Isaac Asimov’s The Naked Sun was first published in 1957. In the second novel of his famous Robot series, Asimov crafts a rich and entertaining detective story set in a dystopian future in which humanity has colonized many worlds. Over the millennia this has resulted in planets whose cultures evolved in strange directions since breaking free of Earthly rule.
This story is set on the mysterious world of Solaria, a bizarre, isolationist, and technologically-driven society which bears a disturbing resemblance to our own.
One vision of the future
In Asimov’s vision of the future, humanoid robots play large role in daily life on all worlds, taking care of many of the mundane tasks humans once performed. Detective Elijah Baley of Earth has been sent on a secret diplomatic mission to investigate the murder of a robotics expert on Solaria. Initially Baley is confused by his mission—Solaria is rumored to be the most advanced of all human worlds, why couldn’t they solve a murder on their own? The reasons become clear once he arrives and gains a sense of Solarian culture.
Baley finds himself on a strange world completely dependent on robotic labor. Nearly every job in society is held by robots. In fact, Baley is amazed to discover that there are only 20,000 humans living on the entire planet. The Solarian people, through advances in medicine and genetics, have extended their lifespan to hundreds of years. Each citizen lives on a vast estate spanning hundreds of miles, with gardens, lakes and fertile fields tilled by an all-robotic workforce of roughly 10,000 to every 1 human.
The Solarians appear to have built a utopia. They want for nothing. They do not have to work. They have armies of robot servants who anticipate their every whim and up till now, their society has had no crime at all.
But for everything there is a price. The Solarian people placed far too much value on the high technologies and thought too little of its’ damaging affects of human socialization.
As the centuries passed and more forms of labor were assigned to robots, Solarians became increasingly distant from one another, delegating all tasks that might require human interaction. Eventually, Solarians became completely isolated from one another. By the time of Baley’s arrival, this societal evolution had reached an extreme. The Solarian people do not ever physically come into one another’s presence, but rather communicate through real-time holographic projection, which they refer to as “viewing” (as opposed to “seeing”- speaking to one another in person).
The idea of physical contact horrifies the Solarians. They avoid it all costs, the only exception being to engage in sex on scheduled occasions with their spouse, assigned to them by the government to ensure the population does not die out. So great is their phobia of germs and real-life social contact that even sex is regarded as a revolting but necessary civic duty, and one that is carried out with great reluctance.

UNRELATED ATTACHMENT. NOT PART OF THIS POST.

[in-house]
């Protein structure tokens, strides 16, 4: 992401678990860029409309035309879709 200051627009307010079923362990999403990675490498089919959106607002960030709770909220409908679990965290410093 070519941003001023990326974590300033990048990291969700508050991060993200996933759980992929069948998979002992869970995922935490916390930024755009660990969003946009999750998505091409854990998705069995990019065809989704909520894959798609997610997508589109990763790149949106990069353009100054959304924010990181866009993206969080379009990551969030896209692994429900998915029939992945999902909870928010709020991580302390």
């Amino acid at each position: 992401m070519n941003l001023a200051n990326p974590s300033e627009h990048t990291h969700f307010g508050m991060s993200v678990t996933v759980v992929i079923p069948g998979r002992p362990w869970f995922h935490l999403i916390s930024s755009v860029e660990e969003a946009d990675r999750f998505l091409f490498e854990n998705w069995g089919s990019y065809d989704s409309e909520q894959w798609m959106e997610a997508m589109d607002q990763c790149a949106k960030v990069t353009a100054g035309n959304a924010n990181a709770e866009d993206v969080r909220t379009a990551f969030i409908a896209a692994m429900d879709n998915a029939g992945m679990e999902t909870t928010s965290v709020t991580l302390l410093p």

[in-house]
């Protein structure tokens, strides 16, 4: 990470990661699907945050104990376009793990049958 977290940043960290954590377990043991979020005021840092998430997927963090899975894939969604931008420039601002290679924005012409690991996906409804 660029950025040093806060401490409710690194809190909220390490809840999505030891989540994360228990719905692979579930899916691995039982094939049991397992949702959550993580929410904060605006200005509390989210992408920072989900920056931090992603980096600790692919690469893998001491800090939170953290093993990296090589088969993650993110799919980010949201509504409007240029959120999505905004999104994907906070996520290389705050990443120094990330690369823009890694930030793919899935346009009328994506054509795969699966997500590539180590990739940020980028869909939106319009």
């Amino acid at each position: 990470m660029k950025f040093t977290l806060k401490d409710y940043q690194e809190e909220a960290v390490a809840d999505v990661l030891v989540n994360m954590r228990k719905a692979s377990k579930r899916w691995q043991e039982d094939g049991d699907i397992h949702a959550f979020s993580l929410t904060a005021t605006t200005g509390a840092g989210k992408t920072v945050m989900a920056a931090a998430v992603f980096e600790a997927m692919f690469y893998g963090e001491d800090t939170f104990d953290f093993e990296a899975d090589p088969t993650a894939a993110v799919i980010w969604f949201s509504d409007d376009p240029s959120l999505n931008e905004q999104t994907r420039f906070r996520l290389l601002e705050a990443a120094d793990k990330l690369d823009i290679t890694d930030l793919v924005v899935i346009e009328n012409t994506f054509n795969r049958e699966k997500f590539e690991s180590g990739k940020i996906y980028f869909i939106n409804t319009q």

The reason for Baley’s assignment suddenly becomes clear: if the Solarians live in complete isolation from one another, how could one of them have committed the murder?
The mystery that unfolds is gripping and thoroughly entertaining, but let us focus on relevant aspects of Solarian culture for the moment.
United States of Solaria
When reading the above description you probably noticed at least one or two aspects of Solarian culture comparable to our own. While America certainly has no aversion to sex, there are more similarities than differences.
Physical And Social Isolation
Take a look at the how the infrastructure of America is designed. In most parts of the world, living spaces, areas of commerce and public gathering areas are either incorporated or within walking distance of one another. The American suburb, by contrast, was designed to give each family dwelling within their own miniature estate—a separate house with its own yard, garden and driveway for a car.
Essentially an invention of the G.I. Bill for veterans of World War II, the suburbs exploded in the the late 1940s and have become the dominant method of residential development for the better part of 70 years. The majority of Americans today now live in suburbs.
Coupled with the midcentury “white flight” phenomenon, the dream of a “3 bedroom with a white picket fence” was sold as the ideal lifestyle, and the American people bought it hook, line, and sinker.
What has been the result of this? A complete breakdown of what people once took for granted: Community. Many Americans live in big McMansions with larger and larger yards, reminiscent of the grand estates of Solaria. To those living in the burbs, ask yourself: how many of your neighbors do you actually know? Probably those on either side of you, maybe the guy across the street. But it’s quite common for people to live within a hundred yards of each other for years, even decades, never knowing one another’s name.
Since the suburbs are designed in such a way that more often that not makes walking from point A to point B impractical, people are forced to own cars and to go about their day without passing one another on the street. While some suburban neighborhoods have parks, in general the infrastructure is simply not conducive to encouraging human contact.